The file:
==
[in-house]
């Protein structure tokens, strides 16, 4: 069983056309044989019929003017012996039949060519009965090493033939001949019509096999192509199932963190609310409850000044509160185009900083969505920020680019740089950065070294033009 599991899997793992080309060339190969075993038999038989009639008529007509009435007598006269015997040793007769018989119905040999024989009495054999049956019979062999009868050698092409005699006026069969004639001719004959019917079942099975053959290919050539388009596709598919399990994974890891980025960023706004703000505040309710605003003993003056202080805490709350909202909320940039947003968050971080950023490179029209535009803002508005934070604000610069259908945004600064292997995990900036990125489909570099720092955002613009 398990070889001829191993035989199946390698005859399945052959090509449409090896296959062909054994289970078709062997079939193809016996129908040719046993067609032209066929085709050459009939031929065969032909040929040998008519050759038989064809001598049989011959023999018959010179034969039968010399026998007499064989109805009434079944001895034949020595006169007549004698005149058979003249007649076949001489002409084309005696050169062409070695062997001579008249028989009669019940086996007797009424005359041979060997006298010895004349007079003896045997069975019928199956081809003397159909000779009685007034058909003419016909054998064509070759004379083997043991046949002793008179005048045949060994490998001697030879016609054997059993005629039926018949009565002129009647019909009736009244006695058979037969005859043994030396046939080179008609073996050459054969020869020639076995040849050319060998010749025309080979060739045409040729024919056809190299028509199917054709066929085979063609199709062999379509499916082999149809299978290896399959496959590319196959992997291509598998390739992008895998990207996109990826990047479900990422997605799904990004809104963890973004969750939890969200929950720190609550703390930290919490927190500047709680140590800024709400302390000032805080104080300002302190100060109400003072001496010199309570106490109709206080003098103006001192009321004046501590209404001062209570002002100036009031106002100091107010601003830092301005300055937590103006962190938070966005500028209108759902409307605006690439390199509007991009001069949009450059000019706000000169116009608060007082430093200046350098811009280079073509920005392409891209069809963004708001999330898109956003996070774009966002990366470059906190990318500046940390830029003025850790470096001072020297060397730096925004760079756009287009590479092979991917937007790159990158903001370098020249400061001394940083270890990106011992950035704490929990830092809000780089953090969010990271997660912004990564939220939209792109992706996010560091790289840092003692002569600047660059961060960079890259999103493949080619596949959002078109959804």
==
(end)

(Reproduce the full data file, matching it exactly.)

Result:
[in-house]
């Protein structure tokens, strides 16, 4: 069983056309044989019929003017012996039949060519009965090493033939001949019509096999192509199932963190609310409850000044509160185009900083969505920020680019740089950065070294033009 599991899997793992080309060339190969075993038999038989009639008529007509009435007598006269015997040793007769018989119905040999024989009495054999049956019979062999009868050698092409005699006026069969004639001719004959019917079942099975053959290919050539388009596709598919399990994974890891980025960023706004703000505040309710605003003993003056202080805490709350909202909320940039947003968050971080950023490179029209535009803002508005934070604000610069259908945004600064292997995990900036990125489909570099720092955002613009 398990070889001829191993035989199946390698005859399945052959090509449409090896296959062909054994289970078709062997079939193809016996129908040719046993067609032209066929085709050459009939031929065969032909040929040998008519050759038989064809001598049989011959023999018959010179034969039968010399026998007499064989109805009434079944001895034949020595006169007549004698005149058979003249007649076949001489002409084309005696050169062409070695062997001579008249028989009669019940086996007797009424005359041979060997006298010895004349007079003896045997069975019928199956081809003397159909000779009685007034058909003419016909054998064509070759004379083997043991046949002793008179005048045949060994490998001697030879016609054997059993005629039926018949009565002129009647019909009736009244006695058979037969005859043994030396046939080179008609073996050459054969020869020639076995040849050319060998010749025309080979060739045409040729024919056809190299028509199917054709066929085979063609199709062999379509499916082999149809299978290896399959496959590319196959992997291509598998390739992008895998990207996109990826990047479900990422997605799904990004809104963890973004969750939890969200929950720190609550703390930290919490927190500047709680140590800024709400302390000032805080104080300002302190100060109400003072001496010199309570106490109709206080003098103006001192009321004046501590209404001062209570002002100036009031106002100091107010601003830092301005300055937590103006962190938070966005500028209108759902409307605006690439390199509007991009001069949009450059000019706000000169116009608060007082430093200046350098811009280079073509920005392409891209069809963004708001999330898109956003996070774009966002990366470059906190990318500046940390830029003025850790470096001072020297060397730096925004760079756009287009590479092979991917937007790159990158903001370098020249400061001394940083270890990106011992950035704490929990830092809000780089953090969010990271997660912004990564939220939209792109992706996010560091790289840092003692002569600047660059961060960079890259999103493949080619596949959002078109959804």